The most prevalent HIV-1 strain in the studied population was found to be subtype B 38.8 %. That strain was followed by CRF01_AE 20.3 %, CRF02_AG 13.8 %, subtype C 3.6 %, subtype A1 1.6 % and the rest of strains were defined as 3 different HIV-1 subtypes (F, G and H) and 7 circulating recombinant forms (05_DF, 14_BG, 03_AB, 04_cpx, 12_BF, 33_01B and 36_cpx). In addition, 30 different unique recombinant forms consisting of 18.2 % were identified. We found that unlike in the most European countries, where subtype B is dominating, non-B HIV-1 subtypes were the most prevalent in Bulgaria. Phylogenetic analysis showed multiple clusters demonstrating rapid development of sub-epidemics in different transmission groups. In addition, unequal distribution of HIV-1 clades across different regions and transmission groups of the populations were found. Moreover, we found that various viral clades were introduced in Bulgaria from abroad by migrants.

Conclusions

Our analysis revealed wide HIV-1 diversity and unequal distribution of different strains among MSM, IDUs and heterosexual individuals. Phylogenetic analysis showed multiple clusters demonstrating development of local-epidemics. Significant number of HIV-1 clades were introduced from abroad by migrants. Our findings indicated that providing of detailed molecular epidemiological surveillance of HIV-1 in Bulgaria is of great importance to better understand the epidemic in the country.

O2 Knowledge, attitudes and practices of the general population on HIV/AIDS, hepatitis B and C in Romania

Cătălin Tilișcan1,2, Mioara Predescu1, Bogdan Păunescu3, Anca Streinu-Cercel1,2, Oana Săndulescu1,2, Claudiu Mihai Șchiopu1, Mădălina Hristache1, Lăcrămioara Aurelia Brîndușe4, Adrian Streinu-Cercel1,2
1National Institute for Infectious Diseases “Prof. Dr. Matei Balș”, Bucharest, Romania; 2Carol Davila University of Medicine and Pharmacy, Bucharest, Romania; 3Totem Communications, Bucharest, Romania; 4National Institute of Public Health, Bucharest, Romania
Correspondence: Cătălin Tilișcan (catalin.tiliscan@gmail.com) – National Institute for Infectious Diseases “Prof. Dr. Matei Balș”, Bucharest, Romania

Background

Hepatitis B (HBV), hepatitis C (HCV) and HIV infections are important global public health issues. Assessing the level of knowledge, attitudes and practices regarding HIV, HBV and HCV infections in the general population represents a very important basis for an effective strategy that aims to inform and raise awareness in this field.

Methods

The study was based on two query methods: an opinion poll and a face to face interview based on a questionnaire applied by the interview operator to two target populations – adults over 18 years of age from general population and injecting drug users from Bucharest. There were two sample groups - a probabilistic, bistadial, stratified group consisting of 1005 respondents from the general population (GP) and a group of 200 injecting drug users (IDUs). The questionnaires were processed by TOTEM Communications during August-September 2015.

Results

Most respondents know about HIV/AIDS and hepatitis B and C. One of five respondents from the general population considers that hepatitis B/C is caused by lack of hygiene compared to only 1 % of IDUs. In terms of transmission risks, IDUs have higher knowledge on ways of transmission of HIV/AIDS, HBV, HCV as they benefitted from detailed information in this area. Three quarters of IDUs shared injecting equipment with other persons. Persons from the general population living in rural areas shared needles with other persons more than their peers in urban locations. Approximately a third of respondents from the general population are comfortable around a person infected with HIV/HBV/HCV compared with over eight out of ten IDUs. Half of the respondents from the GP would conceal that one of their kin is infected with HIV. Two of ten respondents from GP and three out of ten IDUs consider that a child infected with HIV should not be granted access to school. Almost three quarters of respondents disapprove of a teacher’s academic career if he or she is infected with HIV, HBV or HCV. Three quarters of respondents in the target populations would get a vaccine against HBV.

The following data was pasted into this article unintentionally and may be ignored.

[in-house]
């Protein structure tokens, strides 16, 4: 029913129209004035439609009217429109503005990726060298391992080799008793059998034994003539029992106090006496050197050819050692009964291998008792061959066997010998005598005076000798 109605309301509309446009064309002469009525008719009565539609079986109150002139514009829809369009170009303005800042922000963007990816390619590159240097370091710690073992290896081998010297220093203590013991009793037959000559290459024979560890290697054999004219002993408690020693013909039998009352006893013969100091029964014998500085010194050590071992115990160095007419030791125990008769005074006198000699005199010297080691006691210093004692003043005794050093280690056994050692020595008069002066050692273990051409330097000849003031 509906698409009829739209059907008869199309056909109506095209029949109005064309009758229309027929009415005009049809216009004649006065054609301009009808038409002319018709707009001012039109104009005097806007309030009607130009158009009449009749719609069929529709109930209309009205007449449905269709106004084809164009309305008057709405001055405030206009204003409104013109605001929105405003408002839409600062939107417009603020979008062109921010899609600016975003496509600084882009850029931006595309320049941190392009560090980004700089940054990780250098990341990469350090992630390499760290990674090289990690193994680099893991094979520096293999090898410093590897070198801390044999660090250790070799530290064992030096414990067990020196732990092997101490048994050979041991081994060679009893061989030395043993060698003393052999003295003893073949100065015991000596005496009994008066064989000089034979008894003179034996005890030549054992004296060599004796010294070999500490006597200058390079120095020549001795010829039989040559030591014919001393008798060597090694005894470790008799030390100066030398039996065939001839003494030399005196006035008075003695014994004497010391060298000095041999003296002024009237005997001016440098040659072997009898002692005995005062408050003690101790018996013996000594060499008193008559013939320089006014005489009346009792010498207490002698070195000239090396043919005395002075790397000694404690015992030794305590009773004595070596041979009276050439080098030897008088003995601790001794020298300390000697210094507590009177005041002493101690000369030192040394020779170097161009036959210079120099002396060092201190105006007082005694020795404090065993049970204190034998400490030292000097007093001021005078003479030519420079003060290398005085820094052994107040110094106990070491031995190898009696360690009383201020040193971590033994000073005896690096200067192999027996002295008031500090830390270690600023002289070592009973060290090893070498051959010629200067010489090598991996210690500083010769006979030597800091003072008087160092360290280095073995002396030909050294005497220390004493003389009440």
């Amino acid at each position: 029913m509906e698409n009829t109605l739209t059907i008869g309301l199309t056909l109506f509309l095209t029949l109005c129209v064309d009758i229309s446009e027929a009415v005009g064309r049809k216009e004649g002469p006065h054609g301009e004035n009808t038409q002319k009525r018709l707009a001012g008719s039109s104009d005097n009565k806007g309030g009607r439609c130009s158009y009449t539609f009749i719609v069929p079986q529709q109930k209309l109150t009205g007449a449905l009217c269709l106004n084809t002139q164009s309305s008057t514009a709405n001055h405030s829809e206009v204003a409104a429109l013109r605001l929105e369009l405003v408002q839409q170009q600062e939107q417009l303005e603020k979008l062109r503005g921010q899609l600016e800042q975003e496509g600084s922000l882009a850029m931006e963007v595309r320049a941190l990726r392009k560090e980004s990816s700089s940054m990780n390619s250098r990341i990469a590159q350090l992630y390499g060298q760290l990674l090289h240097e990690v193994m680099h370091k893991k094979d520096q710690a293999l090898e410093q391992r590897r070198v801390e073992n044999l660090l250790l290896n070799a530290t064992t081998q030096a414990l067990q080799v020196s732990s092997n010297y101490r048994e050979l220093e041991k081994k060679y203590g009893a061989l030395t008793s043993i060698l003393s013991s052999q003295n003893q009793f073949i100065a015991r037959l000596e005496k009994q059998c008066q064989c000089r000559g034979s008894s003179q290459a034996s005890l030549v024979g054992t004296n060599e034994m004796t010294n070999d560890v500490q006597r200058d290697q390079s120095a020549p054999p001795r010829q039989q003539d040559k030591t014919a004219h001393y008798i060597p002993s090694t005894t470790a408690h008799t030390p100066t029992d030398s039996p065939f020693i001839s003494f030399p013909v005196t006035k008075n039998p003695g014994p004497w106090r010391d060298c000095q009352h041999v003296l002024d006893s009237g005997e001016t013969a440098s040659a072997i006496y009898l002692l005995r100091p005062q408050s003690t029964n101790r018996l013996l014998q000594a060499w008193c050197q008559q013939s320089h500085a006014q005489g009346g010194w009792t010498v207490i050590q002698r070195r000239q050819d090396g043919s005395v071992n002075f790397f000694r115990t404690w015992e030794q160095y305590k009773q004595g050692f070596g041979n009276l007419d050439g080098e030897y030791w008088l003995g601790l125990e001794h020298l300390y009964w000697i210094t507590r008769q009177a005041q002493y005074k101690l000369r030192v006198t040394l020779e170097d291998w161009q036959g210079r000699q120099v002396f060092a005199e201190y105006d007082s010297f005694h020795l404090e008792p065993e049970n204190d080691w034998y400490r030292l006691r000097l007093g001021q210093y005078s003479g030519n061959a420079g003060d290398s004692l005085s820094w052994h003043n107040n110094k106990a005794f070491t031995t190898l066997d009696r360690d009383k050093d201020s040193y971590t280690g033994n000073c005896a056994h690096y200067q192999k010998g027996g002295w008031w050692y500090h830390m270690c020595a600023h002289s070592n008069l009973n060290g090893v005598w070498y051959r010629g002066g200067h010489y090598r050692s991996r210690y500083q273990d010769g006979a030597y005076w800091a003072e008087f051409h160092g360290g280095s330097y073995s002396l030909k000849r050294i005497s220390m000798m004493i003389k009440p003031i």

Conclusions

We noted significant differences between GP and IDUs regarding knowledge and attitudes on HIV, HBV and HCV infections.

Acknowledgement

This study is part of the RO 19.02. Project “Strengthening the prevention and control of HIV/AIDS, HBV, HCV in Romania”, financed by the Norway Financial Mechanism 2009-2014, “Public Health Initiatives”.

O3 The prevalence of human leukocyte antigen-B*57:01 allele carriers and CXCR4 tropism among newly diagnosed HIV infected patients in Serbia

Marija Todorovic1, Marina Siljic1, Dubravka Salemovic2, Valentina Nikolic1, Ivana Pesic-Pavlovic3, Jovan Ranin1,2, Djordje Jevtovic1,2, Maja Stanojevic1
1University of Belgrade Faculty of Medicine, Belgrade, Serbia; 2Infectious and Tropical Diseases University Hospital, Clinical Center Serbia, HIV/AIDS Unit, Belgrade, Serbia; 3Virology Department, Clinical Center Serbia, Belgrade, Serbia
Correspondence: Marija Todorovic (mtodorovic5@gmail.com) – University of Belgrade Faculty of Medicine, Belgrade, Serbia

Background

Abacavir is an effective antiretroviral drug, among the most commonly used nucleoside reverse transcriptase inhibitor (NRTI) in Serbia. Although generally well tolerated, a percentage of patients experience a potentially life-threatening hypersensitivity reaction (HSR), shown to be associated with the presence of the class I MHC allele, HLA B*57:01. Genotyping for HLA B*57:01 prior to starting abacavir is nowadays recommended in international HIV treatment guidelines for avoiding abacavir-induced HSR. On the other hand, CCR5 (R5) tropic viruses are known to be associated with early stages of infection, whereas CXCR4 (X4) HIV-1 tropic strains prevail in advanced infection. Recently, a change in the genotype-predicted tropism frequency in early disease has been described with increased frequency of non R5 strains. The aim of our study was to estimate the prevalence of HLA B*57:01 allele and genotype-predicted viral tropism among newly diagnosed HIV-1 infected patients in Serbia.